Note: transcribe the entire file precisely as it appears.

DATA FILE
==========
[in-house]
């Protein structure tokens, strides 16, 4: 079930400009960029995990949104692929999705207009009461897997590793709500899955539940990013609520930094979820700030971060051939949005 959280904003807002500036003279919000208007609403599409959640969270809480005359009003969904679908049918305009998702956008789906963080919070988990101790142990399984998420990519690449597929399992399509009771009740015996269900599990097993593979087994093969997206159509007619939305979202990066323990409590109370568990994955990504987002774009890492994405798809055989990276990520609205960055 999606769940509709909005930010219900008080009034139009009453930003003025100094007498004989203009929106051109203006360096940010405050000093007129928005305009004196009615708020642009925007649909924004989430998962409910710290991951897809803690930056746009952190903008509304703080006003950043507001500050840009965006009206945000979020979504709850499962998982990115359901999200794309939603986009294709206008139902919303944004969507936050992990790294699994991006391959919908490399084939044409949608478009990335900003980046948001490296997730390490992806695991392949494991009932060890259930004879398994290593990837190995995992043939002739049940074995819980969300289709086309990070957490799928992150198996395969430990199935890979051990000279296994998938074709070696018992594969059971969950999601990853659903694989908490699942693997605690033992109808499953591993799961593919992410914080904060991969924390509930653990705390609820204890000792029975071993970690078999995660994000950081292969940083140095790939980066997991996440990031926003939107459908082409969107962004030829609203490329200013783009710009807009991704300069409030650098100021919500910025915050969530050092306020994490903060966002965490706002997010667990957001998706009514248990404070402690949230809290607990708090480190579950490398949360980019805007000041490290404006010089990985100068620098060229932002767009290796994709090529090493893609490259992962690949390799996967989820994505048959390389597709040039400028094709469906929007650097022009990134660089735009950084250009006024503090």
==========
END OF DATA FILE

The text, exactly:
[in-house]
């Protein structure tokens, strides 16, 4: 079930400009960029995990949104692929999705207009009461897997590793709500899955539940990013609520930094979820700030971060051939949005 959280904003807002500036003279919000208007609403599409959640969270809480005359009003969904679908049918305009998702956008789906963080919070988990101790142990399984998420990519690449597929399992399509009771009740015996269900599990097993593979087994093969997206159509007619939305979202990066323990409590109370568990994955990504987002774009890492994405798809055989990276990520609205960055 999606769940509709909005930010219900008080009034139009009453930003003025100094007498004989203009929106051109203006360096940010405050000093007129928005305009004196009615708020642009925007649909924004989430998962409910710290991951897809803690930056746009952190903008509304703080006003950043507001500050840009965006009206945000979020979504709850499962998982990115359901999200794309939603986009294709206008139902919303944004969507936050992990790294699994991006391959919908490399084939044409949608478009990335900003980046948001490296997730390490992806695991392949494991009932060890259930004879398994290593990837190995995992043939002739049940074995819980969300289709086309990070957490799928992150198996395969430990199935890979051990000279296994998938074709070696018992594969059971969950999601990853659903694989908490699942693997605690033992109808499953591993799961593919992410914080904060991969924390509930653990705390609820204890000792029975071993970690078999995660994000950081292969940083140095790939980066997991996440990031926003939107459908082409969107962004030829609203490329200013783009710009807009991704300069409030650098100021919500910025915050969530050092306020994490903060966002965490706002997010667990957001998706009514248990404070402690949230809290607990708090480190579950490398949360980019805007000041490290404006010089990985100068620098060229932002767009290796994709090529090493893609490259992962690949390799996967989820994505048959390389597709040039400028094709469906929007650097022009990134660089735009950084250009006024503090």